Exploring Community Through Photography
Objective: To explore the concept of community through images and words. The students will become familiar with definitions of community and consider their roles in a chosen community.
Brainstorm different types of community
Explore photography as a means of depicting a community
Use writing to describe their roles in a chosen community
Create a poster of images and words that illustrate the chosen community
Target Age Level: Middle School
Classroom digital camera/s
Classroom computer/s with printer and card reader
Chalkboard, whiteboard, or overhead projector
Old magazines for cutting
Interesting photographs or several photography books or magazines
Work with the students to create heading which define the basic types of communities. Possible headings proposed by Finnegan (1994) are 1) Locality or place 2) Common interests, not necessarily localized and 3) Localities or groups bound by close ties, such as family or neighborliness.
Discuss factors which may influence the development of a sense of community within a social group. Possible factors include kinship and marriage, language, religion, nationality, ethnicity, culture, residential persistence, availability of community organizations, etc. Emphasize not only the cohesive quality of community but also the potential for internal conflict. Mills (2004) points out that conflicts within communities can be more embittered than conflicts among strangers due to the high degree of knowledge conflicting parties possess concerning their opponents in the dispute.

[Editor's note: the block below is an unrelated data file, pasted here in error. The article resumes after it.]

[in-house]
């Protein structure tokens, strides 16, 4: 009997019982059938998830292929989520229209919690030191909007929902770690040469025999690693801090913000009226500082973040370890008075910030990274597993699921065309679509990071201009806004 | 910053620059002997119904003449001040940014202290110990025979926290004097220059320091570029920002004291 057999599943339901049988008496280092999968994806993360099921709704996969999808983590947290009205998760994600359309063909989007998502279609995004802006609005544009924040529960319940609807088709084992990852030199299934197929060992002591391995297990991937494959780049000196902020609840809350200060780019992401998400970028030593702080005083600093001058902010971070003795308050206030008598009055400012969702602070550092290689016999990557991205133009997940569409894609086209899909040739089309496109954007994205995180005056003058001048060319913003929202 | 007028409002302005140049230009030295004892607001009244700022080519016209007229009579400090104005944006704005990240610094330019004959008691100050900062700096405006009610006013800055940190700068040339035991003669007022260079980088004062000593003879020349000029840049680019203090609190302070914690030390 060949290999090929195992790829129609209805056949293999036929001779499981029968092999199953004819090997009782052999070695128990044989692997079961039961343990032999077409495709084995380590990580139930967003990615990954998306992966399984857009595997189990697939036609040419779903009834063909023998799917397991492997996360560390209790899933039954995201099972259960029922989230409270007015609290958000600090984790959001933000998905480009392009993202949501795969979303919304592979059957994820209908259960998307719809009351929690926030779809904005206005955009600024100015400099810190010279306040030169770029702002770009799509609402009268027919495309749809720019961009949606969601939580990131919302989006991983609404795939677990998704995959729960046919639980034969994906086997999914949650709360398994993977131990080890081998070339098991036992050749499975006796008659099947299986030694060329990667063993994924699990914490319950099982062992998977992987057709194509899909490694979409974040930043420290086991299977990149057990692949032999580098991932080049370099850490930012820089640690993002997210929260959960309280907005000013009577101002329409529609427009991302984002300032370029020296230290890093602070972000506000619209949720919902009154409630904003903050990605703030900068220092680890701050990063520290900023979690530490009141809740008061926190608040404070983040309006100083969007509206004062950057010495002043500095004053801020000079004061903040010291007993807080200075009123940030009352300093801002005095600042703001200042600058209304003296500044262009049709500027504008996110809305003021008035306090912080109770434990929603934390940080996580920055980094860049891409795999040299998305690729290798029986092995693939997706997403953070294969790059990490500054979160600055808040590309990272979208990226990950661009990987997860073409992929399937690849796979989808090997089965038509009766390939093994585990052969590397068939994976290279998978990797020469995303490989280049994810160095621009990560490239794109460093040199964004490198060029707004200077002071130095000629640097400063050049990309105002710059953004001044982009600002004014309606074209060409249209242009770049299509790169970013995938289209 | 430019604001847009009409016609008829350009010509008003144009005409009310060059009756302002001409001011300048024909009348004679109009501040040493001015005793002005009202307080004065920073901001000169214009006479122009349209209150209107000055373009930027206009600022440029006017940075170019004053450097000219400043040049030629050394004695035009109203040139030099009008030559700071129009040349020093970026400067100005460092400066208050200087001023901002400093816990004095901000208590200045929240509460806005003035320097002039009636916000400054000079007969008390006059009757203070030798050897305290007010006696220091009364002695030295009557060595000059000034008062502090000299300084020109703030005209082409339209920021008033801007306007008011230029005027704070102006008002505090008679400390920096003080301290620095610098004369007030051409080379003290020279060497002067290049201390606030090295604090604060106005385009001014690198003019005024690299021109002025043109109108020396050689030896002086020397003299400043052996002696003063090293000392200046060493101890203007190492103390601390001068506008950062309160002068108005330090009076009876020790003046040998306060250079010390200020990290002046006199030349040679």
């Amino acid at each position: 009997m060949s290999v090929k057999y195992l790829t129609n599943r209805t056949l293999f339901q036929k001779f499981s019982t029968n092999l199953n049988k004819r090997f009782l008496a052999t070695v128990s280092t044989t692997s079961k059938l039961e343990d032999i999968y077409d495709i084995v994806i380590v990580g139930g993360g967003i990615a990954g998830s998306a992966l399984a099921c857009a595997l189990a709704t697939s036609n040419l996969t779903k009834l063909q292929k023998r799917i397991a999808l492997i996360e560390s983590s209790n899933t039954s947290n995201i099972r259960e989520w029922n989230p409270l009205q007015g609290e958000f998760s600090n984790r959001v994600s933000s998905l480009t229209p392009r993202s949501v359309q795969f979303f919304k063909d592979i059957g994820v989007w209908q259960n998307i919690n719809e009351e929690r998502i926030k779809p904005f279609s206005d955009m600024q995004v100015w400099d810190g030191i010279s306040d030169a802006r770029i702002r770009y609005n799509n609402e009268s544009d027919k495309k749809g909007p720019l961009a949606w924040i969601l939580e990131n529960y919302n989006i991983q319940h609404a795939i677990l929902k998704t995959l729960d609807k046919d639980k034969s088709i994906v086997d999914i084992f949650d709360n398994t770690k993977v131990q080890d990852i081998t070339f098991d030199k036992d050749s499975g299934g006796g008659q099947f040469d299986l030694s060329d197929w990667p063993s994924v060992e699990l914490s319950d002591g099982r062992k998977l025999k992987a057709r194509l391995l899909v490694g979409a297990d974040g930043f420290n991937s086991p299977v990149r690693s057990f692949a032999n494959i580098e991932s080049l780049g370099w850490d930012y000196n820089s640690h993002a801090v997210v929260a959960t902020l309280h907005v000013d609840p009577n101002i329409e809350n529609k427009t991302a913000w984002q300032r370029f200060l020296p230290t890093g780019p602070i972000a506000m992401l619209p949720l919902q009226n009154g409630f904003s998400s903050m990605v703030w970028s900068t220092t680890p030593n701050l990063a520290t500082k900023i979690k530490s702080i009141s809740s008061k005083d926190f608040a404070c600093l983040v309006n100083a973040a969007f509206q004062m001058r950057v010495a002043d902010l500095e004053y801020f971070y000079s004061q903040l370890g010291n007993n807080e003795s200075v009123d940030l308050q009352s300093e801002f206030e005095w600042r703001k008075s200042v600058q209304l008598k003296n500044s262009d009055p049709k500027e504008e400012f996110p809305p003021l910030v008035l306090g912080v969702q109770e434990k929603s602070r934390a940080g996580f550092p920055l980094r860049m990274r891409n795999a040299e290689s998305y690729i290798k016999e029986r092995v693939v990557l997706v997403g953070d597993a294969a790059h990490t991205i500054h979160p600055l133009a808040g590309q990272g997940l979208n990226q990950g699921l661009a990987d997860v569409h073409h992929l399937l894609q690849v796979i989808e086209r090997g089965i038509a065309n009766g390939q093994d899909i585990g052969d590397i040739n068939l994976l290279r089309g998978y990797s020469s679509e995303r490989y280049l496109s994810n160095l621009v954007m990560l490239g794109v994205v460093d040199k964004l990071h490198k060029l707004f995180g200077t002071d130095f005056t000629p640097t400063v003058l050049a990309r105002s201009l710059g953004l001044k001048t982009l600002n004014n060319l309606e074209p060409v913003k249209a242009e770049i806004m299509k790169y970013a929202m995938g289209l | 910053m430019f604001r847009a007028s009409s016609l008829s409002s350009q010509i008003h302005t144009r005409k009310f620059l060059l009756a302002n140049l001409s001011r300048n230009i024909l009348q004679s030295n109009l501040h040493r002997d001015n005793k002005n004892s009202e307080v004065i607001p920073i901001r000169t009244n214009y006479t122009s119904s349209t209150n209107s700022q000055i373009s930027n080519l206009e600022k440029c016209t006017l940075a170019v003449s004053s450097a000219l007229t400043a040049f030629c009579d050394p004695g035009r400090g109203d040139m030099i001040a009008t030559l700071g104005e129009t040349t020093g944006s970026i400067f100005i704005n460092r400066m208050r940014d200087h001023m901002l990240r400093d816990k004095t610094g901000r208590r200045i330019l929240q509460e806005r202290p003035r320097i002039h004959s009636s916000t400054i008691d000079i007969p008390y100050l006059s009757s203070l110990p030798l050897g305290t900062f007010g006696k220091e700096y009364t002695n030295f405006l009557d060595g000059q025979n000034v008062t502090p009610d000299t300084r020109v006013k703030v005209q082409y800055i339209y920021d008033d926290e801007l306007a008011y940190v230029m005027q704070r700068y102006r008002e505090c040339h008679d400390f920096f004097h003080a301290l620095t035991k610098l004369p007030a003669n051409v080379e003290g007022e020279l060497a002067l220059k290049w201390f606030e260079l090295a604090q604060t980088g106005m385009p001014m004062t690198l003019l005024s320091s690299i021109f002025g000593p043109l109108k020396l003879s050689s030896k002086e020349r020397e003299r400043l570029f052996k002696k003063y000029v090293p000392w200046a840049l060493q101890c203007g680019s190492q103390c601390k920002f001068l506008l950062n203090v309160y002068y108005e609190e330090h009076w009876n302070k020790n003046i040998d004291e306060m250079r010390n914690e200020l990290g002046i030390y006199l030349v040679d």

As a group
Brainstorm to develop a list of communities familiar to the students. Place them under the appropriate headings on the board or with an overhead projector
Have the students compose their own personal definitions of "community."
Using classroom dictionaries, the students can then find a published definition.
Introduce students to the camera as a tool for depicting a community.
Distribute the following worksheet to introduce terms used in analyzing and discussing photographs (Way, 2006).
1. Subject (Who/What is in the picture?)
2. Setting (Where was the picture taken?)
3. Background (What is behind the subject?)
4. Foreground (What is in front of the subject?)
5. Focus (Is any part of the picture clear or blurry?)